Contemporary theory proposes that one of the problems with conventional cancer treatment is its failure to eliminate cancer stem cells (Crews 2013). Standard chemotherapeutic agents destroy rapidly dividing cells, such as cancer cells. However, cancer stem cells are able to become dormant; therefore, even if chemotherapy eliminates the bulk of existing tumor cells, it often cannot kill cancer stem cells, which eventually produce new cancer cells, causing relapse (Crews 2013; Ravandi 2006). Some evidence suggests that mature leukemia cells may be capable of reverting to leukemia stems cells, allowing them to evade cytotoxic chemotherapeutic agents (Crews 2013; Ravandi 2006; SSM 2014).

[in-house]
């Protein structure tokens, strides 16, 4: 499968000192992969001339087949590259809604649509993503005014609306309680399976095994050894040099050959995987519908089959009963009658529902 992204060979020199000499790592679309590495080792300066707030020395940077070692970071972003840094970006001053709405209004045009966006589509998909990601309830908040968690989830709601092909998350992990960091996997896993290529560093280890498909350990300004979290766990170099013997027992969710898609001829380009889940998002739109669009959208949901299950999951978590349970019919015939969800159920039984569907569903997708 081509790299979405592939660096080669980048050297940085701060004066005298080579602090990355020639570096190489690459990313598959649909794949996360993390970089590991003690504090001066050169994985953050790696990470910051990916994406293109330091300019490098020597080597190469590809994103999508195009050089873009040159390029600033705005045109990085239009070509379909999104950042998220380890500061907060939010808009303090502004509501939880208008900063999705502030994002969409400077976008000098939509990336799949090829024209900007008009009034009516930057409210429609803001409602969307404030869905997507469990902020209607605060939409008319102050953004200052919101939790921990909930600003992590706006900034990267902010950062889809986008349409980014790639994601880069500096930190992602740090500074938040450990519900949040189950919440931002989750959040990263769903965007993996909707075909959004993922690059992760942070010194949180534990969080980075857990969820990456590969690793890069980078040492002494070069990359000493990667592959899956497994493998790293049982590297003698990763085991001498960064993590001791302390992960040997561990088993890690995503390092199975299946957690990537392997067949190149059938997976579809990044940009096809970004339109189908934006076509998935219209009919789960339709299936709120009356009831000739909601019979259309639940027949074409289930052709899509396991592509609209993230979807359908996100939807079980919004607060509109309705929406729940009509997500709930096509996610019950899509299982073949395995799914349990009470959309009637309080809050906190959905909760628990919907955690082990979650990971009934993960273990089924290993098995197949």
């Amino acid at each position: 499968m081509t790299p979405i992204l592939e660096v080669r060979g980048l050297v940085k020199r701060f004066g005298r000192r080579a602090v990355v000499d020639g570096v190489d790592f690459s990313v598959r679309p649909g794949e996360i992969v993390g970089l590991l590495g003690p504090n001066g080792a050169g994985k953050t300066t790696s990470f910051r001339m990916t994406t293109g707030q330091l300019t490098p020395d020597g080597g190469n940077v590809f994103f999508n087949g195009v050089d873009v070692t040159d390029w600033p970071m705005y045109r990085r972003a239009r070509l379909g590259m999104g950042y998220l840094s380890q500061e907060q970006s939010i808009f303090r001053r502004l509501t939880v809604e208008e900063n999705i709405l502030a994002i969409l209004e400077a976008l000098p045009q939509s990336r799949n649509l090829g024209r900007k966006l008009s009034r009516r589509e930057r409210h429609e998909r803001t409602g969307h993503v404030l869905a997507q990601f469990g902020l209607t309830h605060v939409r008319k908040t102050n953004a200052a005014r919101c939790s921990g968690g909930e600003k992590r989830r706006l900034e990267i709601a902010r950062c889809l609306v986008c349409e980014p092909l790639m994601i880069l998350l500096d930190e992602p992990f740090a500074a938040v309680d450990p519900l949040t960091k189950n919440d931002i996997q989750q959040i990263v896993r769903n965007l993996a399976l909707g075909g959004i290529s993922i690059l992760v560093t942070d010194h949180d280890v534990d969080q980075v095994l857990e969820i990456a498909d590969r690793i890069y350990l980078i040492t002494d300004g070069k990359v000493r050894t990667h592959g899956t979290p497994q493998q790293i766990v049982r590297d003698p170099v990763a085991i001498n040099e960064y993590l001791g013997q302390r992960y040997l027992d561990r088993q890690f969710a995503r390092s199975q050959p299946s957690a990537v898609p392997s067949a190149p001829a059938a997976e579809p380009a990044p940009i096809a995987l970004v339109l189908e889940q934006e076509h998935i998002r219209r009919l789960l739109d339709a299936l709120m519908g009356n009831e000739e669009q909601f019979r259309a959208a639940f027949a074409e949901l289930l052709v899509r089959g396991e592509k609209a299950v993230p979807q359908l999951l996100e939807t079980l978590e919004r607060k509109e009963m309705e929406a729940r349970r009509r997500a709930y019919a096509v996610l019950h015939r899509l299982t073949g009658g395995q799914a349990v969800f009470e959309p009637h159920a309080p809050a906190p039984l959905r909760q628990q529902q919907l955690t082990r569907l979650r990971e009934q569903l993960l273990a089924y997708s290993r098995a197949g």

Research indicates that the key to eliminating cancer stem cells may be combination therapies that target multiple pathways. One of the goals of this type of treatment would be to act on cancer stem cells, but leave normal adult stem cells unaffected. Since cancers of the blood (eg, leukemias) allow for easier identification of cancer stem cells than do solid tumors, a great deal of scientific inquiry is focusing on leukemia stem cells, and several promising therapies are being developed on the basis of the findings from studies (Crews 2013).